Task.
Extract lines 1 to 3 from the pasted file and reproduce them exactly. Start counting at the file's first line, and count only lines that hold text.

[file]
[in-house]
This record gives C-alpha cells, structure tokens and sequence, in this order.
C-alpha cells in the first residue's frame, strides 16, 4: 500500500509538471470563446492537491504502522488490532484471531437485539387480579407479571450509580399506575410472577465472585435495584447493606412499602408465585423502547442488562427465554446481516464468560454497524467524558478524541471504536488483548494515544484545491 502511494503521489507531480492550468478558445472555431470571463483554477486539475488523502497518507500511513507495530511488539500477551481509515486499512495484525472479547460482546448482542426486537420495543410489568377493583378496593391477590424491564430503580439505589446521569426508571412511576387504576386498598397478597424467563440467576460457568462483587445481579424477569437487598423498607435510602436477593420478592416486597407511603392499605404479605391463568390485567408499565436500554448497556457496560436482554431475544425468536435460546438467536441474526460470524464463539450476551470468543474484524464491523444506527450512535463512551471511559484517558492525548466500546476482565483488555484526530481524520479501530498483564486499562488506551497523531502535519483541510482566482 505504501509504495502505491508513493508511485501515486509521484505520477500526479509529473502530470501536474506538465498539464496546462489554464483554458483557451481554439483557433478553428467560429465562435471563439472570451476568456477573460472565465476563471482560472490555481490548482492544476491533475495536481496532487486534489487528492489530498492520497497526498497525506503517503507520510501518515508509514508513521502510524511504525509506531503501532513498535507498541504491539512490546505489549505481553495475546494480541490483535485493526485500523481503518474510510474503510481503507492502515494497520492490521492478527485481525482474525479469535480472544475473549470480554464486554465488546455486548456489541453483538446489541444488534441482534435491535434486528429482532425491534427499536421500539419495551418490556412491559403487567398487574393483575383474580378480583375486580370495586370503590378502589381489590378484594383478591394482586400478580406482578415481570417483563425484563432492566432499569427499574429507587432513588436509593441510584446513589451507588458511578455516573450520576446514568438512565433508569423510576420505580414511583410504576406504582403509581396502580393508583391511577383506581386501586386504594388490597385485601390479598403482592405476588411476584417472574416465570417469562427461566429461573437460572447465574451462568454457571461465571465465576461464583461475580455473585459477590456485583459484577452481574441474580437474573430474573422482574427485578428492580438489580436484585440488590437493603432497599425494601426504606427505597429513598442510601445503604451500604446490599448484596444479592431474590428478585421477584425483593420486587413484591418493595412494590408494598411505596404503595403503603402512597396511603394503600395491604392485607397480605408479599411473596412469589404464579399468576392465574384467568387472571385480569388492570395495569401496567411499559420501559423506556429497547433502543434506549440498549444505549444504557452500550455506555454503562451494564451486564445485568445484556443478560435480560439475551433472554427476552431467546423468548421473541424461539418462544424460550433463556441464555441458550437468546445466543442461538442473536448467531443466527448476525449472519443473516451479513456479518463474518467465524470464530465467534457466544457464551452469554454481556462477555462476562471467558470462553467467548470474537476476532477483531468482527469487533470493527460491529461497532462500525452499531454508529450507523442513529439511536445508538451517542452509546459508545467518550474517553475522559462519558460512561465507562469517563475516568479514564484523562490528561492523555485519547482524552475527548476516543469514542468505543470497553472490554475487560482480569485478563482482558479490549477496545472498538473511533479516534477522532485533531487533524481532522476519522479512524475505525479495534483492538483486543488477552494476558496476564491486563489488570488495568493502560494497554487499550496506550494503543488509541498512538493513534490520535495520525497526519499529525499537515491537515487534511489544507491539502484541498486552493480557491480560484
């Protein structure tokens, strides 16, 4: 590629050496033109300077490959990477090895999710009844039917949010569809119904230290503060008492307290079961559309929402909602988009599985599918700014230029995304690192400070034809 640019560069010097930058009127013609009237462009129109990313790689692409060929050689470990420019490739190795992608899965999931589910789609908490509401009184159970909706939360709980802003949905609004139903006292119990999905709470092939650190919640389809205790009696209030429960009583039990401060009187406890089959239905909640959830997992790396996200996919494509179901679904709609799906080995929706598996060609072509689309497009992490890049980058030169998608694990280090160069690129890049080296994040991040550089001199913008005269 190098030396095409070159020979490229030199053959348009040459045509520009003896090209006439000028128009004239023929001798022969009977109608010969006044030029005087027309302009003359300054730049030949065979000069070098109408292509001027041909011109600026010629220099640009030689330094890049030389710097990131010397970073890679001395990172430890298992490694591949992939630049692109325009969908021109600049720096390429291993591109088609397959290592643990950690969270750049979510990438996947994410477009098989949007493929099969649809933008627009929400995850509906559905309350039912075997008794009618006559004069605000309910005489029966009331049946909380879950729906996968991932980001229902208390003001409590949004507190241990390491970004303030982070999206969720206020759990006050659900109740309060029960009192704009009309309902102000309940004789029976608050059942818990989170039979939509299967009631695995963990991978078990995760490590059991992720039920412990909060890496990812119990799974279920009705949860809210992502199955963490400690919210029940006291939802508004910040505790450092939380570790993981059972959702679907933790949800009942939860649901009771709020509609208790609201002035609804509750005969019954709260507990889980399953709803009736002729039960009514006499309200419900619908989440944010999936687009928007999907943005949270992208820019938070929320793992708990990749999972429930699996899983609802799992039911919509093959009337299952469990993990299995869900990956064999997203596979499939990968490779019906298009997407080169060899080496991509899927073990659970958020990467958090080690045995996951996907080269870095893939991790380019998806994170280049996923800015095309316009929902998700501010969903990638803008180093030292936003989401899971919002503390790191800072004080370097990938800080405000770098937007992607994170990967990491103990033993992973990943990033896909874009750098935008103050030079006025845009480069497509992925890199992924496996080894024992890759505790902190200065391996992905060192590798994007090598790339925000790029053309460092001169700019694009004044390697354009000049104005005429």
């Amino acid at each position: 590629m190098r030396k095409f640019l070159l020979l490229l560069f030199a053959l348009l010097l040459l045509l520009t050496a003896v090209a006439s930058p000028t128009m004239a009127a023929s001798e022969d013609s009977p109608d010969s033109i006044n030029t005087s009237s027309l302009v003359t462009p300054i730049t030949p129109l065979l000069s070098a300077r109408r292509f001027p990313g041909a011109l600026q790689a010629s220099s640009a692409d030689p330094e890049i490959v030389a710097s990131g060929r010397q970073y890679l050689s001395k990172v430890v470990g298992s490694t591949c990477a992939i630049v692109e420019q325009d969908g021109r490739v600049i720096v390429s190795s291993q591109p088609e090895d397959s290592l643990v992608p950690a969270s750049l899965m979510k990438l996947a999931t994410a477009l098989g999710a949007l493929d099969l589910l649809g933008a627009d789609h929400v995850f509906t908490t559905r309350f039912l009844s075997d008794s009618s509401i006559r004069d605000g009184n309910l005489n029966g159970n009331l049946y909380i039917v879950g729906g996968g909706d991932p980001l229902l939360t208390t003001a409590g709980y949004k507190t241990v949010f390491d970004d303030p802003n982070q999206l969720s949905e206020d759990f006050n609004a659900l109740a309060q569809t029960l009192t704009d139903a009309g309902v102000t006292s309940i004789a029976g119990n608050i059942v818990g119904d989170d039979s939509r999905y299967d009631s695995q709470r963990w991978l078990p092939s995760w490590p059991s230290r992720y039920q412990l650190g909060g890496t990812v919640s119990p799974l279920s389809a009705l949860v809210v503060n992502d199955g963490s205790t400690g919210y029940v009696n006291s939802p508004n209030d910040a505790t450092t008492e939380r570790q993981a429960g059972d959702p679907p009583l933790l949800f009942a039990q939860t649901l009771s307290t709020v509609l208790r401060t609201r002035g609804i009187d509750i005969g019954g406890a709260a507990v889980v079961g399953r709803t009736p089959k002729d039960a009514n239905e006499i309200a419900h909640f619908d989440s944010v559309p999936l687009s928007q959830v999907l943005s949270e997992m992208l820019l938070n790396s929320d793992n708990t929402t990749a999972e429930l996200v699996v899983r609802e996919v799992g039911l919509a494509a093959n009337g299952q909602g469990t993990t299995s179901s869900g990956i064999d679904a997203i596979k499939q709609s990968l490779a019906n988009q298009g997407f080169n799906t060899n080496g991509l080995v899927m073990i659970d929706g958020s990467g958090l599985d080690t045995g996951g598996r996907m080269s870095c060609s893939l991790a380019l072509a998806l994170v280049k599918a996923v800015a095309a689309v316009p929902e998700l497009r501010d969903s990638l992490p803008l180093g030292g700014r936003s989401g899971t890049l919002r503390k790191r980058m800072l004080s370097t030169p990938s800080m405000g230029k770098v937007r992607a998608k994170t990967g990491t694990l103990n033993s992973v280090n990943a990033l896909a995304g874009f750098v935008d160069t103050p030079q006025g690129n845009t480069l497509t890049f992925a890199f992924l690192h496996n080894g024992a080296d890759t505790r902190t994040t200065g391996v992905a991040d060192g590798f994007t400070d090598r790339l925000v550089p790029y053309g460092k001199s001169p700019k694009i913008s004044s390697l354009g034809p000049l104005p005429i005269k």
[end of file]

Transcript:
[in-house]
This record gives C-alpha cells, structure tokens and sequence, in this order.
C-alpha cells in the first residue's frame, strides 16, 4: 500500500509538471470563446492537491504502522488490532484471531437485539387480579407479571450509580399506575410472577465472585435495584447493606412499602408465585423502547442488562427465554446481516464468560454497524467524558478524541471504536488483548494515544484545491 502511494503521489507531480492550468478558445472555431470571463483554477486539475488523502497518507500511513507495530511488539500477551481509515486499512495484525472479547460482546448482542426486537420495543410489568377493583378496593391477590424491564430503580439505589446521569426508571412511576387504576386498598397478597424467563440467576460457568462483587445481579424477569437487598423498607435510602436477593420478592416486597407511603392499605404479605391463568390485567408499565436500554448497556457496560436482554431475544425468536435460546438467536441474526460470524464463539450476551470468543474484524464491523444506527450512535463512551471511559484517558492525548466500546476482565483488555484526530481524520479501530498483564486499562488506551497523531502535519483541510482566482 505504501509504495502505491508513493508511485501515486509521484505520477500526479509529473502530470501536474506538465498539464496546462489554464483554458483557451481554439483557433478553428467560429465562435471563439472570451476568456477573460472565465476563471482560472490555481490548482492544476491533475495536481496532487486534489487528492489530498492520497497526498497525506503517503507520510501518515508509514508513521502510524511504525509506531503501532513498535507498541504491539512490546505489549505481553495475546494480541490483535485493526485500523481503518474510510474503510481503507492502515494497520492490521492478527485481525482474525479469535480472544475473549470480554464486554465488546455486548456489541453483538446489541444488534441482534435491535434486528429482532425491534427499536421500539419495551418490556412491559403487567398487574393483575383474580378480583375486580370495586370503590378502589381489590378484594383478591394482586400478580406482578415481570417483563425484563432492566432499569427499574429507587432513588436509593441510584446513589451507588458511578455516573450520576446514568438512565433508569423510576420505580414511583410504576406504582403509581396502580393508583391511577383506581386501586386504594388490597385485601390479598403482592405476588411476584417472574416465570417469562427461566429461573437460572447465574451462568454457571461465571465465576461464583461475580455473585459477590456485583459484577452481574441474580437474573430474573422482574427485578428492580438489580436484585440488590437493603432497599425494601426504606427505597429513598442510601445503604451500604446490599448484596444479592431474590428478585421477584425483593420486587413484591418493595412494590408494598411505596404503595403503603402512597396511603394503600395491604392485607397480605408479599411473596412469589404464579399468576392465574384467568387472571385480569388492570395495569401496567411499559420501559423506556429497547433502543434506549440498549444505549444504557452500550455506555454503562451494564451486564445485568445484556443478560435480560439475551433472554427476552431467546423468548421473541424461539418462544424460550433463556441464555441458550437468546445466543442461538442473536448467531443466527448476525449472519443473516451479513456479518463474518467465524470464530465467534457466544457464551452469554454481556462477555462476562471467558470462553467467548470474537476476532477483531468482527469487533470493527460491529461497532462500525452499531454508529450507523442513529439511536445508538451517542452509546459508545467518550474517553475522559462519558460512561465507562469517563475516568479514564484523562490528561492523555485519547482524552475527548476516543469514542468505543470497553472490554475487560482480569485478563482482558479490549477496545472498538473511533479516534477522532485533531487533524481532522476519522479512524475505525479495534483492538483486543488477552494476558496476564491486563489488570488495568493502560494497554487499550496506550494503543488509541498512538493513534490520535495520525497526519499529525499537515491537515487534511489544507491539502484541498486552493480557491480560484